Newlyn East: Pennsylvania, Liverpool and Newquay

Known as Newlyn East to distinguish it from the town of Newlyn in the west, Newlyn East in mid-Cornwall was the centre of Cornish lead mining from the 1830s. Mines at Chiverton and East Wheal Rose dominated lead production until challenged by the lead mines of Menheniot in the 1850s. That said, there were as … Continue reading Newlyn East: Pennsylvania, Liverpool and Newquay

Mullion: the roundabout road to (and from) Camborne-Redruth

The rather over-the-top Marconi monument at Mullion In 1861 the residents of Mullion on the Lizard peninsula would never have guessed that the parish would take its place as one of the epicentres of modernity in the coming century. It was from this parish that Marconi transmitted the first transatlantic radio messages in 1901/02, following … Continue reading Mullion: the roundabout road to (and from) Camborne-Redruth

Morwenstow: ‘what Cornish lads can do’ and did (and maids too)

Hawker aged 66. Photo by Harry Thorn of Bude Cornwall c.1858 Morwenstow has spectacularly dramatic coastal scenery framed by its high cliffs and is Cornwall’s most northerly parish. But it’s more likely to be remembered for its association with the Reverend Robert Stephen Hawker, its vicar from 1834 to 1875. Hawker was a somewhat eccentric … Continue reading Morwenstow: ‘what Cornish lads can do’ and did (and maids too)

Morvah: the parish with no labourers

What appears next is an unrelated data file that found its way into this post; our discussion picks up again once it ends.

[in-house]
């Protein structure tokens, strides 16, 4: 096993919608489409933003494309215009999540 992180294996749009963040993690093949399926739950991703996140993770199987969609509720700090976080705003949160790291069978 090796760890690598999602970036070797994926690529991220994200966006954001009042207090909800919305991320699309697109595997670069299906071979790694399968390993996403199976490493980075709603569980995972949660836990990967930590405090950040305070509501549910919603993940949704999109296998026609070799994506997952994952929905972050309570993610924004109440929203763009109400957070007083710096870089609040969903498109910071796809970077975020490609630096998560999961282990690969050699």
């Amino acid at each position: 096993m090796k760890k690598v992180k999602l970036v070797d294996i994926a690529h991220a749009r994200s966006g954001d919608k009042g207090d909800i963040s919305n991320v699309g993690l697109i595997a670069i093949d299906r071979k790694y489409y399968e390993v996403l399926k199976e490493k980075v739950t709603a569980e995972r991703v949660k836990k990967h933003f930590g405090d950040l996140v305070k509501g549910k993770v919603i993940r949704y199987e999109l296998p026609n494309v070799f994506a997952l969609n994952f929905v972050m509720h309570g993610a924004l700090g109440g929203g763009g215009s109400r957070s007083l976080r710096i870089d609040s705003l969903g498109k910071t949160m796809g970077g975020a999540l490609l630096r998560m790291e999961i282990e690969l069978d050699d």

Morvah is easily overlooked. It’s one of Cornwall’s smallest parishes, hidden deep in West Penwith and comfortably tucked between St Just and Zennor. In the 1861 census Morvah unusually recorded only one labourer among its working age men. This was more a result of the very small holdings that needed little help beyond the immediate … Continue reading Morvah: the parish with no labourers

Michaelstow: stay around or seek new ground? Contrasting lives from a farming community

Michaelstow is one of those often-overlooked farming parishes of north Cornwall, in this case situated just south of the small town of Camelford. In the 1800s its people got their living mainly from the farms of the parish, with little to interrupt the annual round of ploughing, sowing and harvesting as one year segued drowsily … Continue reading Michaelstow: stay around or seek new ground? Contrasting lives from a farming community

Mevagissey: from Cornish fishing village to the city that never sleeps

Victorian Mevagissey has been described as a place ‘dependent on the sea’, with the majority of its men employed as fishermen, boatbuilders and mariners. If we include the whole parish rather than just the coastal settlement this is a slight exaggeration. In fact, almost a half of the parish's adult men in 1861 found work … Continue reading Mevagissey: from Cornish fishing village to the city that never sleeps